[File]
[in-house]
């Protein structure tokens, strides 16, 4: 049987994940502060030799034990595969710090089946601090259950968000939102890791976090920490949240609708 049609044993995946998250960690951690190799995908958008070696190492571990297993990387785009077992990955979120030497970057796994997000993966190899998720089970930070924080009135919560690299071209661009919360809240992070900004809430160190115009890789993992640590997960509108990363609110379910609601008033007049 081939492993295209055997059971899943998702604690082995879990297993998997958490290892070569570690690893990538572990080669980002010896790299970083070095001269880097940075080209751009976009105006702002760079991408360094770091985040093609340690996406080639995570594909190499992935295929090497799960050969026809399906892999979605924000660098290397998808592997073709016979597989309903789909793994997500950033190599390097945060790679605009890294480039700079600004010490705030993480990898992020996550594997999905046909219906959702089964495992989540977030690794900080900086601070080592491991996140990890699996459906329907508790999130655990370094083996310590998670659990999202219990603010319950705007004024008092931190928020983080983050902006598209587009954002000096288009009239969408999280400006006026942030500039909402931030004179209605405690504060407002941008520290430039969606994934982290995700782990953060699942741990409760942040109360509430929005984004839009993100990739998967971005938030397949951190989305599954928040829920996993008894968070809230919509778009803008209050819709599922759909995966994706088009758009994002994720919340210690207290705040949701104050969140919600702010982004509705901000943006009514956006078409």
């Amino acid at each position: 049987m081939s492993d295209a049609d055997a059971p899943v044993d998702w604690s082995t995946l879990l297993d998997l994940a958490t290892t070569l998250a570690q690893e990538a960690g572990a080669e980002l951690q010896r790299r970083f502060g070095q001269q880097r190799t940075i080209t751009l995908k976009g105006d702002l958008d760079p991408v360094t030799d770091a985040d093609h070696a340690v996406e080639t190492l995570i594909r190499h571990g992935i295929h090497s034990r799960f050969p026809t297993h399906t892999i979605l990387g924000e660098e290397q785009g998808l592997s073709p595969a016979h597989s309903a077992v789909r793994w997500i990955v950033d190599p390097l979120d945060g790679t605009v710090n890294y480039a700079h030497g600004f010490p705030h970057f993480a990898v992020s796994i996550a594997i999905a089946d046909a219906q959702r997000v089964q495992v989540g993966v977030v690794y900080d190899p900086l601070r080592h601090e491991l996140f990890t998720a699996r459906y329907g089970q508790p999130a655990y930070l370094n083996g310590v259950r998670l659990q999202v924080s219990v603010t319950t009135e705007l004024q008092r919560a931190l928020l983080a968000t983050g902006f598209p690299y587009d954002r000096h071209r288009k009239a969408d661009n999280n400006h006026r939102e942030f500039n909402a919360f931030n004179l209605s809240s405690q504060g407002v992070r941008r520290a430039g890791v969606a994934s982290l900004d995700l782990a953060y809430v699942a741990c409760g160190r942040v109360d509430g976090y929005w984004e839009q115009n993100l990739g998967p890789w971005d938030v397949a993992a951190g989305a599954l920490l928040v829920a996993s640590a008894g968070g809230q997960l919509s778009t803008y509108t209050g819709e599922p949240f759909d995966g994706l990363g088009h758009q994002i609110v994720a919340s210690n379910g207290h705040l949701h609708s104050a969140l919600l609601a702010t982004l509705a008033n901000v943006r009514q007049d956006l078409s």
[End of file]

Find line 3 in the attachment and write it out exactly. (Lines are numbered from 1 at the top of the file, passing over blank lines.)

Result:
């Amino acid at each position: 049987m081939s492993d295209a049609d055997a059971p899943v044993d998702w604690s082995t995946l879990l297993d998997l994940a958490t290892t070569l998250a570690q690893e990538a960690g572990a080669e980002l951690q010896r790299r970083f502060g070095q001269q880097r190799t940075i080209t751009l995908k976009g105006d702002l958008d760079p991408v360094t030799d770091a985040d093609h070696a340690v996406e080639t190492l995570i594909r190499h571990g992935i295929h090497s034990r799960f050969p026809t297993h399906t892999i979605l990387g924000e660098e290397q785009g998808l592997s073709p595969a016979h597989s309903a077992v789909r793994w997500i990955v950033d190599p390097l979120d945060g790679t605009v710090n890294y480039a700079h030497g600004f010490p705030h970057f993480a990898v992020s796994i996550a594997i999905a089946d046909a219906q959702r997000v089964q495992v989540g993966v977030v690794y900080d190899p900086l601070r080592h601090e491991l996140f990890t998720a699996r459906y329907g089970q508790p999130a655990y930070l370094n083996g310590v259950r998670l659990q999202v924080s219990v603010t319950t009135e705007l004024q008092r919560a931190l928020l983080a968000t983050g902006f598209p690299y587009d954002r000096h071209r288009k009239a969408d661009n999280n400006h006026r939102e942030f500039n909402a919360f931030n004179l209605s809240s405690q504060g407002v992070r941008r520290a430039g890791v969606a994934s982290l900004d995700l782990a953060y809430v699942a741990c409760g160190r942040v109360d509430g976090y929005w984004e839009q115009n993100l990739g998967p890789w971005d938030v397949a993992a951190g989305a599954l920490l928040v829920a996993s640590a008894g968070g809230q997960l919509s778009t803008y509108t209050g819709e599922p949240f759909d995966g994706l990363g088009h758009q994002i609110v994720a919340s210690n379910g207290h705040l949701h609708s104050a969140l919600l609601a702010t982004l509705a008033n901000v943006r009514q007049d956006l078409s």